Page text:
Australian Bank Confirms Loss Of 20 Million Accounts

Tom Jowitt is a leading British tech freelance and long standing contributor to TechWeek Europe

But the biggest lender down under, fails to notify clients of the loss of two magnetic tapes containing customer data

A major financial institution in Australia is currently in the grips of a major data breach, that has drawn condemnation from that country’s Prime Minister.

In what prime minister Malcolm Turnbull called “an extraordinary blunder”, the Commonwealth Bank of Australia (CBA) admitted that it had lost the records of nearly 20 million customer banks accounts.

This data breach is not as bad as the Equifax breach, that saw the details of 143 million US consumers, as well as nearly 700,000 UK consumers, stolen.

Missing tapes

But the CBA data loss has been compounded by the bank’s decision not inform its clients, until it force to do so after the potential breach was exposed in the Australian media.

CBA is already reportedly locked in a money laundering scandal in Australia, but when details of the breach emerged, CBA’s acting head of retail banking services, Angus Sullivan, took to Youtube to explain the “privacy incident from 2016.”

In May 2016 Sullivan admitted that the bank had lost two magnetic tapes containing 15 years of data on customer names, addresses and account numbers for 19.8 million accounts.

It seems that the tapes were due to be disposed of, but CBA could not confirm they were securely destroyed, Sullivan said.

However he did say that the bank has seen no evidence of any compromise of customer’s data, and the missing tapes did not contain PINs, passwords or other data that could enable account fraud.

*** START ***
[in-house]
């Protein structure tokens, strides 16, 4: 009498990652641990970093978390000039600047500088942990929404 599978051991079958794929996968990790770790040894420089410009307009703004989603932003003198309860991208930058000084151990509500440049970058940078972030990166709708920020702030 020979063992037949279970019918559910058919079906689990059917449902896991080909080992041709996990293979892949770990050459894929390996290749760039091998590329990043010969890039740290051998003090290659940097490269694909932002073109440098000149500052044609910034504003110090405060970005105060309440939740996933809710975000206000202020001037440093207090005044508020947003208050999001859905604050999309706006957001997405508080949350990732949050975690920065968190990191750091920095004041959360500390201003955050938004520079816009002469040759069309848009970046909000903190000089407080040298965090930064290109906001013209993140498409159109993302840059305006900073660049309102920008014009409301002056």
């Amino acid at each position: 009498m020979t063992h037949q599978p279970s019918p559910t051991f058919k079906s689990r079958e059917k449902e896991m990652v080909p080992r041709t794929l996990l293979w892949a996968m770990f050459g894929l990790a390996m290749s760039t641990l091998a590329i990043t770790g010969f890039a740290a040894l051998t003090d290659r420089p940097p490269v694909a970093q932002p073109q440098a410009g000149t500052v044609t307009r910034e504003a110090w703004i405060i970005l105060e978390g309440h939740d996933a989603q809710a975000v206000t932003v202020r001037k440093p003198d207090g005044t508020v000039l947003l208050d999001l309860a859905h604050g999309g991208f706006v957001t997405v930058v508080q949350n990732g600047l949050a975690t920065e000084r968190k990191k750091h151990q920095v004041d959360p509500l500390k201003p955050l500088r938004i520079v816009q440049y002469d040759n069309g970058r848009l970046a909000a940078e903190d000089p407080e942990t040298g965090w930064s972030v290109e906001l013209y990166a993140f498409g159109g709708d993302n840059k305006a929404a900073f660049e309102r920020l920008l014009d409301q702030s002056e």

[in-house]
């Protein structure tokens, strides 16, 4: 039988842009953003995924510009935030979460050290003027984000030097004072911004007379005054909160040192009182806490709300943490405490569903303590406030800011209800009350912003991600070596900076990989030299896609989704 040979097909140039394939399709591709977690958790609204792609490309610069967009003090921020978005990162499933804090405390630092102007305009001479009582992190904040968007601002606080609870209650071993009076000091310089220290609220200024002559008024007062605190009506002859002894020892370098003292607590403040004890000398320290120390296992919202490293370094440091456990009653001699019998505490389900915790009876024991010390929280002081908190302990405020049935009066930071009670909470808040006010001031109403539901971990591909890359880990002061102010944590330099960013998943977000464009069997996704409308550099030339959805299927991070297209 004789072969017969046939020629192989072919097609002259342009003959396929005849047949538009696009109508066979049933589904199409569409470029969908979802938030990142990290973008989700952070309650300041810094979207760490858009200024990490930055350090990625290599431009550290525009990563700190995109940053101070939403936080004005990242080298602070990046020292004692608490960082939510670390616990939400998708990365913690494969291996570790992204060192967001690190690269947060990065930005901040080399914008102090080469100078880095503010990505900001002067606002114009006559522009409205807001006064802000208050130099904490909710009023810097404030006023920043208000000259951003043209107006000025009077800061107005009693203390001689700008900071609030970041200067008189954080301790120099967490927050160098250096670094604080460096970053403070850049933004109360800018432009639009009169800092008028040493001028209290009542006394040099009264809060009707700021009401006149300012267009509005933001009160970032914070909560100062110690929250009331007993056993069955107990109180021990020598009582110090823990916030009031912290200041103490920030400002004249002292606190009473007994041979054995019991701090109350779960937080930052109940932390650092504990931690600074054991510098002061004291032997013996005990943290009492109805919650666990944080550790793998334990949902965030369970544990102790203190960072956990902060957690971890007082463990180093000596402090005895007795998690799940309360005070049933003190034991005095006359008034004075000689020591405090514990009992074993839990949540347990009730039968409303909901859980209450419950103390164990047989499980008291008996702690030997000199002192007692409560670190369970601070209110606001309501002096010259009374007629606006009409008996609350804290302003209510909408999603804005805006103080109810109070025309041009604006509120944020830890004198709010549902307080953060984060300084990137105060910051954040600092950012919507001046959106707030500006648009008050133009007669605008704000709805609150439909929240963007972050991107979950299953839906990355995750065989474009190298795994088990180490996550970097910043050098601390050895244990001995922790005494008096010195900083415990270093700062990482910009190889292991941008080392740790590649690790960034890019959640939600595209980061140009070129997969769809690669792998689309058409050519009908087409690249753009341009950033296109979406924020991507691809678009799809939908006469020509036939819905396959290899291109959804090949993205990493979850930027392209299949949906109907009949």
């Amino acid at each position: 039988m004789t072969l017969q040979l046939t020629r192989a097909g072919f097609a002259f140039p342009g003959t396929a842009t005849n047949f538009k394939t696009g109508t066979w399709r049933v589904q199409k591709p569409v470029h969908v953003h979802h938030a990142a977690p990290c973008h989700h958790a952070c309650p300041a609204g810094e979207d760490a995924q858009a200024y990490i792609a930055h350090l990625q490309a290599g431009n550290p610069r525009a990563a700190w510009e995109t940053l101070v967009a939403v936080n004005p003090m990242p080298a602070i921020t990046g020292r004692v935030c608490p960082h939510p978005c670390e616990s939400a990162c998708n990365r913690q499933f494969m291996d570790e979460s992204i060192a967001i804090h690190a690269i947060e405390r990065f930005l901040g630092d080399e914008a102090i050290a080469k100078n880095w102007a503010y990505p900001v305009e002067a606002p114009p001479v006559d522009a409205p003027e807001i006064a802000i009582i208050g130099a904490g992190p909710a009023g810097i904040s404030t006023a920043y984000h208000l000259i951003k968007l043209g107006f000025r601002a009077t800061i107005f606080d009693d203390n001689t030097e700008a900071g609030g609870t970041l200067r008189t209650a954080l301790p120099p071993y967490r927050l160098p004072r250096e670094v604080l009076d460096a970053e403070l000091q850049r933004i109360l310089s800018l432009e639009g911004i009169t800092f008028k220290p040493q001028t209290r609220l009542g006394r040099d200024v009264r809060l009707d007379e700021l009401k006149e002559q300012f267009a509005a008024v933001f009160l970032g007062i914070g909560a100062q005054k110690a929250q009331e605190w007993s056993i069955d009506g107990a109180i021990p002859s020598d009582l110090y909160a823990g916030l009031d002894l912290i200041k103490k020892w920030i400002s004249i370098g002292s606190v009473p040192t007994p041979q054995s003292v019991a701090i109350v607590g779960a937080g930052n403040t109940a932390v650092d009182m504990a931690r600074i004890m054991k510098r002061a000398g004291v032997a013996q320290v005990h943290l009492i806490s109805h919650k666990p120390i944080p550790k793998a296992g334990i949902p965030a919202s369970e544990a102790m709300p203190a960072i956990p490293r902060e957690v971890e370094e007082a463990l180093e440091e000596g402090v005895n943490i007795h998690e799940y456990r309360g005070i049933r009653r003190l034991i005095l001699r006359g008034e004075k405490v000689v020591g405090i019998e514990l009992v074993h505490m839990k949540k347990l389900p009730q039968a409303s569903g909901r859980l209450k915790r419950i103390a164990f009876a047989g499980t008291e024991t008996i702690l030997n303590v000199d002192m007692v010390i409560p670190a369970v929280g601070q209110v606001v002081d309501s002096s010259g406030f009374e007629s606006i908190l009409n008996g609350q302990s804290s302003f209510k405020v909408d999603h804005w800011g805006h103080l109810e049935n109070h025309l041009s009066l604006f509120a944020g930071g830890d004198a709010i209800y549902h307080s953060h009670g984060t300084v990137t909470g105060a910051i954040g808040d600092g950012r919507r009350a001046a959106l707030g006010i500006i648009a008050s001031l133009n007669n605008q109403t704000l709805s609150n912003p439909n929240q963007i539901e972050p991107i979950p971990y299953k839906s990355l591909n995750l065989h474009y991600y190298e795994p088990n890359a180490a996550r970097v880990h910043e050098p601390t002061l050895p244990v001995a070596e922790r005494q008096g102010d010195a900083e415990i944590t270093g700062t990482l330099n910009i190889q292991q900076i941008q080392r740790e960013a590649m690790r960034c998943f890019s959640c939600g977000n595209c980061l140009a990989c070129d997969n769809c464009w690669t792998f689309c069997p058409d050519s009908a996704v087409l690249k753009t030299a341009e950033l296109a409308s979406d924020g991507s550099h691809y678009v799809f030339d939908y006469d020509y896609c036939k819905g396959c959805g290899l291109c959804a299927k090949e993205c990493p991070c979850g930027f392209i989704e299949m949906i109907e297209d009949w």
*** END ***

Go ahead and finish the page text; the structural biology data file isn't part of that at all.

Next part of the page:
He said that the bank informed its regulators and launched an internal investigation which found the tapes had “most likely been disposed of”.

The bank did not tell customers because “we balanced the need to alert customers without unnecessarily alarming them”, he said. He did say the decision not to inform customers was made in conjunction with Australia’s data protection watchdog.

Political condemnation

But others were less forgiving.

“This is an extraordinary blunder,” Prime Minister Malcolm Turnbull was quoted by Reuters as telling reporters. “It’s hard to imagine how so much data could be lost in this way. If that had happened today, the bank would have to advise each of their customers,” Turnbull added.

Breaches of banking data has happened on this side of the world as well.

Last summer, it was revealed that banks in the European Union that are directly regulated by the European Central Bank (ECB), have to compile with the incoming Global Data Protection Regulations (GDPR).

This contains breach notification requirements, where all organisations must report any form of data breach to authorities within 72 hours.

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